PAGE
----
Acetaminophen; Caffeine; Phenyltoloxamine; Salicylamide: (Moderate) Avoid excessive caffeine intake during use of lisdexamfetamine. Caffeine is a CNS-stimulant and such actions are expected to be additive when coadministered with other CNS stimulants or psychostimulants. Excessive caffeine ingestion (via medicines, foods like chocolate, dietary supplements, or beverages including coffee, green tea, other teas, colas) may contribute to side effects like nervousness, irritability, nausea, insomnia, or tremor. Patients should avoid medications and dietary supplements which contain high amounts of caffeine.
    Acetaminophen; Propoxyphene: (Major) During overdosage of propoxyphene, the central stimulant effects of lisdexamfetamine and other amphetamines may be potentiated and the combination may produce fatal convulsions.
    Acetaminophen; Tramadol: (Moderate) Serotonin syndrome may occur during coadministration of serotonergic drugs such as amphetamines and tramadol. At high doses, amphetamines can increase serotonin release, as well as act as serotonin agonists. An additive risk of seizures is also possible. Monitor for serotonin syndrome and seizures or other adverse effects, particularly after a dose increase or the addition of interacting medications. Discontinue all serotonergic agents if serotonin syndrome occurs and implement appropriate medical management.
    Acetazolamide: (Moderate) Urinary alkalinizers, such as acetazolamide and methazolamide, result in decreased renal excretion of amphetamines. Monitor for amphetamine-related side effects. Avoid concomitant use in amphetamine overdose situations. Urinary alkalinizers increase the proportion of non-ionized metabolites of the amphetamine molecule, resulting in decreased renal excretion of these compounds. Alkaline urine will significantly increase the half-life of lisdexamfetamine.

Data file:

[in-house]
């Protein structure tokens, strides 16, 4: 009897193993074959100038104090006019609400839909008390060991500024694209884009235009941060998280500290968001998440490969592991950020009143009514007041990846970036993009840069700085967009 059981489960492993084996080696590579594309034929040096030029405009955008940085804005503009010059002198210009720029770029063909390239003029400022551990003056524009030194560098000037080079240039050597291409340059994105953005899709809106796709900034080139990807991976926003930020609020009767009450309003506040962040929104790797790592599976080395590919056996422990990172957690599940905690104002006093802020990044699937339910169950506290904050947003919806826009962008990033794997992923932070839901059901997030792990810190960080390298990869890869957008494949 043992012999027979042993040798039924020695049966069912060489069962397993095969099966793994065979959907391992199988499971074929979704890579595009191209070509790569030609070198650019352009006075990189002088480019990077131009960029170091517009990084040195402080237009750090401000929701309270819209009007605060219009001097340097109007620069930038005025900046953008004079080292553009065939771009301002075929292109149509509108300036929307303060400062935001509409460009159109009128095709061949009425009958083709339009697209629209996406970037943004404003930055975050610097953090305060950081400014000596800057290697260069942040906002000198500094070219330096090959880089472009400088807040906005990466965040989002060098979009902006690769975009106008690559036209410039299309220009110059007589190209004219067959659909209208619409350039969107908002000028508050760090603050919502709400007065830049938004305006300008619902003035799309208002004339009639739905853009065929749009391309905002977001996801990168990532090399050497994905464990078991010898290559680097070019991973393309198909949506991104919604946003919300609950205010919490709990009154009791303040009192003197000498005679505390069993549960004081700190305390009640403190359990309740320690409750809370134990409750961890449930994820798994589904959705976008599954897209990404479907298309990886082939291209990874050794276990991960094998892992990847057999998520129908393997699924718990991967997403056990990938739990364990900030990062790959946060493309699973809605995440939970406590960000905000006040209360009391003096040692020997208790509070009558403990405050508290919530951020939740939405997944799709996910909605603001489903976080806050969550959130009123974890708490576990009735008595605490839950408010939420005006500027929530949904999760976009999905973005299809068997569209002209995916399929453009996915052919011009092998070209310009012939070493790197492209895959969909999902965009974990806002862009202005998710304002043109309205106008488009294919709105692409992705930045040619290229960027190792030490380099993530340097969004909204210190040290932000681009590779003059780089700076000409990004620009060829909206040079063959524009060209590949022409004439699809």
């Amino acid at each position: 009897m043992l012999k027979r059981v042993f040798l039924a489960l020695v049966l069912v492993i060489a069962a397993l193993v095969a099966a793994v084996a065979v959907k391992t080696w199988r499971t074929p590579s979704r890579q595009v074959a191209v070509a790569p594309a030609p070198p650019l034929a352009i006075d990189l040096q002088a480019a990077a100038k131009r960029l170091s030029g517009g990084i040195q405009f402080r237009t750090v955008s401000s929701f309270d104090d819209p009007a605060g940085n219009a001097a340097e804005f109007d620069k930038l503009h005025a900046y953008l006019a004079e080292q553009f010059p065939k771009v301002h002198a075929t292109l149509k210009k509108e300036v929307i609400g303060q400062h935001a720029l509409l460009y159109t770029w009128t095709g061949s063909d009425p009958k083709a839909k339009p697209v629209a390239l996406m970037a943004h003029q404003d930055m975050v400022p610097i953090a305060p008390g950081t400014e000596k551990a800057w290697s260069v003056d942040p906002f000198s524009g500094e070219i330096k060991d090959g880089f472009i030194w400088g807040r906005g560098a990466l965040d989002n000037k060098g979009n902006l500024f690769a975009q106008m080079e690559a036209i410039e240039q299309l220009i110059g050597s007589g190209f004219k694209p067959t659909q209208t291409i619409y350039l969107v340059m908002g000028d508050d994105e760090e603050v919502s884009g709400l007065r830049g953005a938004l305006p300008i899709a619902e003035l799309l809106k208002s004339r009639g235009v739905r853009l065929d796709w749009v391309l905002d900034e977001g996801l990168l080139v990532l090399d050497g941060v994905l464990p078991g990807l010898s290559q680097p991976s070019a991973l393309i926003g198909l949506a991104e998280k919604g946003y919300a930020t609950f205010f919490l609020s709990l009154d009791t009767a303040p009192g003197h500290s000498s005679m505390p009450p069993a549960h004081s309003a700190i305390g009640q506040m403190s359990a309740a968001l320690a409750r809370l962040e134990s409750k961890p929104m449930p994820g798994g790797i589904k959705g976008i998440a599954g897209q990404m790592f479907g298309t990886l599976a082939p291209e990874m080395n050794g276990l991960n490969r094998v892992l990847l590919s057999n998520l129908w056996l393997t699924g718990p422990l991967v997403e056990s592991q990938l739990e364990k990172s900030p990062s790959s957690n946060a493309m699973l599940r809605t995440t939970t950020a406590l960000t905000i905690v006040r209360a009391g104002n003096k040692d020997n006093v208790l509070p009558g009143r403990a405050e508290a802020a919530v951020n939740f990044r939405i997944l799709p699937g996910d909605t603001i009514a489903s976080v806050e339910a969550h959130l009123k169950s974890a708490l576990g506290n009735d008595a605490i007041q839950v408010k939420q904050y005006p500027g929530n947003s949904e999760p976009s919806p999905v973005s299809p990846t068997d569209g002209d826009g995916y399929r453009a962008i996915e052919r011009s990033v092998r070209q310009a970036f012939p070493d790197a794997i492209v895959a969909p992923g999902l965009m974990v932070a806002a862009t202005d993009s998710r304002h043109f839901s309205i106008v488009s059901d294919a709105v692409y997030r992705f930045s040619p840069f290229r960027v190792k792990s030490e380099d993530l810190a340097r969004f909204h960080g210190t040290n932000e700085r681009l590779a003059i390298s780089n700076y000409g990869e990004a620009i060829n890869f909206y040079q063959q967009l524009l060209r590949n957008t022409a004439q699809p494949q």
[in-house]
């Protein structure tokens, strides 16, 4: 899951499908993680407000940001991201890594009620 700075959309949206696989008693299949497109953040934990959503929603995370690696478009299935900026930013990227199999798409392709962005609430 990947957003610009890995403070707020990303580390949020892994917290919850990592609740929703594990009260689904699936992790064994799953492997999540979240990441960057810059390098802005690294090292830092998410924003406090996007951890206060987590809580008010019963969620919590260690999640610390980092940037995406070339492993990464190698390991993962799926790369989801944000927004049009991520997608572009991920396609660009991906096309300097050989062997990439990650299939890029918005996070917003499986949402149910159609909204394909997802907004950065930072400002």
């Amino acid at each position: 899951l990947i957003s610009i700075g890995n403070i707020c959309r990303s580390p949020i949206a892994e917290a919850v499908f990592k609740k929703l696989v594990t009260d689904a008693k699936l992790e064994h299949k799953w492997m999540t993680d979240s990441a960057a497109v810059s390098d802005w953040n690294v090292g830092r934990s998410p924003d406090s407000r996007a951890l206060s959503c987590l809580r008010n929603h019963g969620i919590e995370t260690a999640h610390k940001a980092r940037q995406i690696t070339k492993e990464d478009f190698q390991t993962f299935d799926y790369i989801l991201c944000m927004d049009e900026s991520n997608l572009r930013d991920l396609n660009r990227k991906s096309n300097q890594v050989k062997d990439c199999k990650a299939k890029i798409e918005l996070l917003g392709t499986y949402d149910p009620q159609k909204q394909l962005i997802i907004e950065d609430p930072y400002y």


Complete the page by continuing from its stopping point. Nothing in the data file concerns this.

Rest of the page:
Albiglutide: (Moderate) Sympathomimetic agents and adrenergic agonists tend to increase blood glucose concentrations when administered systemically. Monitor for loss of glycemic control when pseudoephedrine, phenylephrine, and other sympathomimetics are administered to patients taking antidiabetic agents. Epinephrine and other sympathomimetics, through stimulation of alpha- and beta- receptors, increase hepatic glucose production and glycogenolysis and inhibit insulin secretion. Also, adrenergic medications may decrease glucose uptake by muscle cells. For treatment of cold symptoms, nasal decongestants may be preferable for short term, limited use (1 to 3 days) as an alternative to systemic decongestants in patients taking medications for diabetes.
    Albuterol: (Moderate) Caution and close observation should be used when albuterol is used concurrently with other adrenergic sympathomimetics, administered by any route, to avoid potential for increased cardiovascular effects.
    Albuterol; Ipratropium: (Moderate) Caution and close observation should be used when albuterol is used concurrently with other adrenergic sympathomimetics, administered by any route, to avoid potential for increased cardiovascular effects.
    Aliskiren: (Minor) Close monitoring of blood pressure or the selection of alternative therapeutic agents may be needed in patients receiving aliskiren and lisdexamfetamine. Amphetamines increase both systolic and diastolic blood pressure and may counteract the activity of some antihypertensive agents.
    Aliskiren; Amlodipine: (Minor) Close monitoring of blood pressure or the selection of alternative therapeutic agents may be needed in patients receiving aliskiren and lisdexamfetamine. Amphetamines increase both systolic and diastolic blood pressure and may counteract the activity of some antihypertensive agents. (Minor) Lisdexamfetamine might increase both systolic and diastolic blood pressure and may counteract the activity of some antihypertensive agents, like calcium-channel blockers. Close monitoring of blood pressure is advised.